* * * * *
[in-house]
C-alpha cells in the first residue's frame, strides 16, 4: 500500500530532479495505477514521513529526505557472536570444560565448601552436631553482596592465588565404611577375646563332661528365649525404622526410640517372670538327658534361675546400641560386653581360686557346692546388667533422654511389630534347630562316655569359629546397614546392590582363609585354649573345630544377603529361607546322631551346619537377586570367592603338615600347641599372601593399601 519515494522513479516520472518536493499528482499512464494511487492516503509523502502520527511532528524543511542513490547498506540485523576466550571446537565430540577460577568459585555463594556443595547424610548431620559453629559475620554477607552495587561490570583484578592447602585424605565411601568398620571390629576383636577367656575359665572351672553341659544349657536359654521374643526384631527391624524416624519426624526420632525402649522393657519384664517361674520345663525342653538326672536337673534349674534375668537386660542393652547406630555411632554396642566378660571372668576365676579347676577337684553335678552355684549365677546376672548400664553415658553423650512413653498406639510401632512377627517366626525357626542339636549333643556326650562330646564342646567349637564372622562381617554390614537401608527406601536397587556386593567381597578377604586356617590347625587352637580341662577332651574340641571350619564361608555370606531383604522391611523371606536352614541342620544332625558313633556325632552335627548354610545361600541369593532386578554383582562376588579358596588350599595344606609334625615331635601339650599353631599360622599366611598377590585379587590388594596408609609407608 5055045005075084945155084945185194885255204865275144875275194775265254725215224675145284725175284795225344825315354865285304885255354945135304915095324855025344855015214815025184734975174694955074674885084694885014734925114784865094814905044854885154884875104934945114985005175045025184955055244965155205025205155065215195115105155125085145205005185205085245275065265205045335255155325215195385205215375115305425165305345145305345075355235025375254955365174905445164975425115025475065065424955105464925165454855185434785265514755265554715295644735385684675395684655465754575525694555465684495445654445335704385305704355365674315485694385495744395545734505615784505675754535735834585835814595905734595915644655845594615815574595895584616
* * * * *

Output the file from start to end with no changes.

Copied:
[in-house]
C-alpha cells in the first residue's frame, strides 16, 4: 500500500530532479495505477514521513529526505557472536570444560565448601552436631553482596592465588565404611577375646563332661528365649525404622526410640517372670538327658534361675546400641560386653581360686557346692546388667533422654511389630534347630562316655569359629546397614546392590582363609585354649573345630544377603529361607546322631551346619537377586570367592603338615600347641599372601593399601 519515494522513479516520472518536493499528482499512464494511487492516503509523502502520527511532528524543511542513490547498506540485523576466550571446537565430540577460577568459585555463594556443595547424610548431620559453629559475620554477607552495587561490570583484578592447602585424605565411601568398620571390629576383636577367656575359665572351672553341659544349657536359654521374643526384631527391624524416624519426624526420632525402649522393657519384664517361674520345663525342653538326672536337673534349674534375668537386660542393652547406630555411632554396642566378660571372668576365676579347676577337684553335678552355684549365677546376672548400664553415658553423650512413653498406639510401632512377627517366626525357626542339636549333643556326650562330646564342646567349637564372622562381617554390614537401608527406601536397587556386593567381597578377604586356617590347625587352637580341662577332651574340641571350619564361608555370606531383604522391611523371606536352614541342620544332625558313633556325632552335627548354610545361600541369593532386578554383582562376588579358596588350599595344606609334625615331635601339650599353631599360622599366611598377590585379587590388594596408609609407608 5055045005075084945155084945185194885255204865275144875275194775265254725215224675145284725175284795225344825315354865285304885255354945135304915095324855025344855015214815025184734975174694955074674885084694885014734925114784865094814905044854885154884875104934945114985005175045025184955055244965155205025205155065215195115105155125085145205005185205085245275065265205045335255155325215195385205215375115305425165305345145305345075355235025375254955365174905445164975425115025475065065424955105464925165454855185434785265514755265554715295644735385684675395684655465754575525694555465684495445654445335704385305704355365674315485694385495744395545734505615784505675754535735834585835814595905734595915644655845594615815574595895584616